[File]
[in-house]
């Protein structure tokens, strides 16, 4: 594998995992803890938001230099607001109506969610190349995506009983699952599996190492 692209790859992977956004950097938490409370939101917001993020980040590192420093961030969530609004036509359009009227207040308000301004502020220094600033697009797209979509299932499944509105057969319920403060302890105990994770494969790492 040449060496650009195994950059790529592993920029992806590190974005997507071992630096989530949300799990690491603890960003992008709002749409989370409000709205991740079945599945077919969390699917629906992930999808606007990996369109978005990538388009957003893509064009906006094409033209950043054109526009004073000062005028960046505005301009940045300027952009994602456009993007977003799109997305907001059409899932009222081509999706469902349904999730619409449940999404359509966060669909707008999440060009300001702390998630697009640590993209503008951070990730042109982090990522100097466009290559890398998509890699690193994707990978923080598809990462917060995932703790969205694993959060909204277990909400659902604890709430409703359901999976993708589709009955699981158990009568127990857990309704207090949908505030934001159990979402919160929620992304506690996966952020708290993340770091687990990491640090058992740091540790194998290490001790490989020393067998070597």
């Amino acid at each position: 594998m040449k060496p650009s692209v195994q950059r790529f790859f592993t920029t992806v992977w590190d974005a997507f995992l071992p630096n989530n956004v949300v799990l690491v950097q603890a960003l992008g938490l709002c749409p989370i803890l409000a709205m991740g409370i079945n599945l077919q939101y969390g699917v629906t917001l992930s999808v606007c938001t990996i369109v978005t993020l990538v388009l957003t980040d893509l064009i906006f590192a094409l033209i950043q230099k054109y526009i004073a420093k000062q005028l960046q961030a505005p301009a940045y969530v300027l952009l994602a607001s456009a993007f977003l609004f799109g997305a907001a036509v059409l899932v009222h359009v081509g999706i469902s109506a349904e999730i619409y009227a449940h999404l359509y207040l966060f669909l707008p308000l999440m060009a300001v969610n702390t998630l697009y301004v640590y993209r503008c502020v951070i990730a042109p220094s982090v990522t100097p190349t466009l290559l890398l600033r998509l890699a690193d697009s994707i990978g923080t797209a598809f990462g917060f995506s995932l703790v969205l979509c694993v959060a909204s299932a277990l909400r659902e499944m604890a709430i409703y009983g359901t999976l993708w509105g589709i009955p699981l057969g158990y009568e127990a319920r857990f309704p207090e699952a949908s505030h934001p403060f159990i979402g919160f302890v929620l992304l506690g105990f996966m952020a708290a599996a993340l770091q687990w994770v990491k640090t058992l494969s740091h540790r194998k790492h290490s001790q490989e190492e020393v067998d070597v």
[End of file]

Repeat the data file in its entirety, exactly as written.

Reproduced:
[in-house]
């Protein structure tokens, strides 16, 4: 594998995992803890938001230099607001109506969610190349995506009983699952599996190492 692209790859992977956004950097938490409370939101917001993020980040590192420093961030969530609004036509359009009227207040308000301004502020220094600033697009797209979509299932499944509105057969319920403060302890105990994770494969790492 040449060496650009195994950059790529592993920029992806590190974005997507071992630096989530949300799990690491603890960003992008709002749409989370409000709205991740079945599945077919969390699917629906992930999808606007990996369109978005990538388009957003893509064009906006094409033209950043054109526009004073000062005028960046505005301009940045300027952009994602456009993007977003799109997305907001059409899932009222081509999706469902349904999730619409449940999404359509966060669909707008999440060009300001702390998630697009640590993209503008951070990730042109982090990522100097466009290559890398998509890699690193994707990978923080598809990462917060995932703790969205694993959060909204277990909400659902604890709430409703359901999976993708589709009955699981158990009568127990857990309704207090949908505030934001159990979402919160929620992304506690996966952020708290993340770091687990990491640090058992740091540790194998290490001790490989020393067998070597």
């Amino acid at each position: 594998m040449k060496p650009s692209v195994q950059r790529f790859f592993t920029t992806v992977w590190d974005a997507f995992l071992p630096n989530n956004v949300v799990l690491v950097q603890a960003l992008g938490l709002c749409p989370i803890l409000a709205m991740g409370i079945n599945l077919q939101y969390g699917v629906t917001l992930s999808v606007c938001t990996i369109v978005t993020l990538v388009l957003t980040d893509l064009i906006f590192a094409l033209i950043q230099k054109y526009i004073a420093k000062q005028l960046q961030a505005p301009a940045y969530v300027l952009l994602a607001s456009a993007f977003l609004f799109g997305a907001a036509v059409l899932v009222h359009v081509g999706i469902s109506a349904e999730i619409y009227a449940h999404l359509y207040l966060f669909l707008p308000l999440m060009a300001v969610n702390t998630l697009y301004v640590y993209r503008c502020v951070i990730a042109p220094s982090v990522t100097p190349t466009l290559l890398l600033r998509l890699a690193d697009s994707i990978g923080t797209a598809f990462g917060f995506s995932l703790v969205l979509c694993v959060a909204s299932a277990l909400r659902e499944m604890a709430i409703y009983g359901t999976l993708w509105g589709i009955p699981l057969g158990y009568e127990a319920r857990f309704p207090e699952a949908s505030h934001p403060f159990i979402g919160f302890v929620l992304l506690g105990f996966m952020a708290a599996a993340l770091q687990w994770v990491k640090t058992l494969s740091h540790r194998k790492h290490s001790q490989e190492e020393v067998d070597v």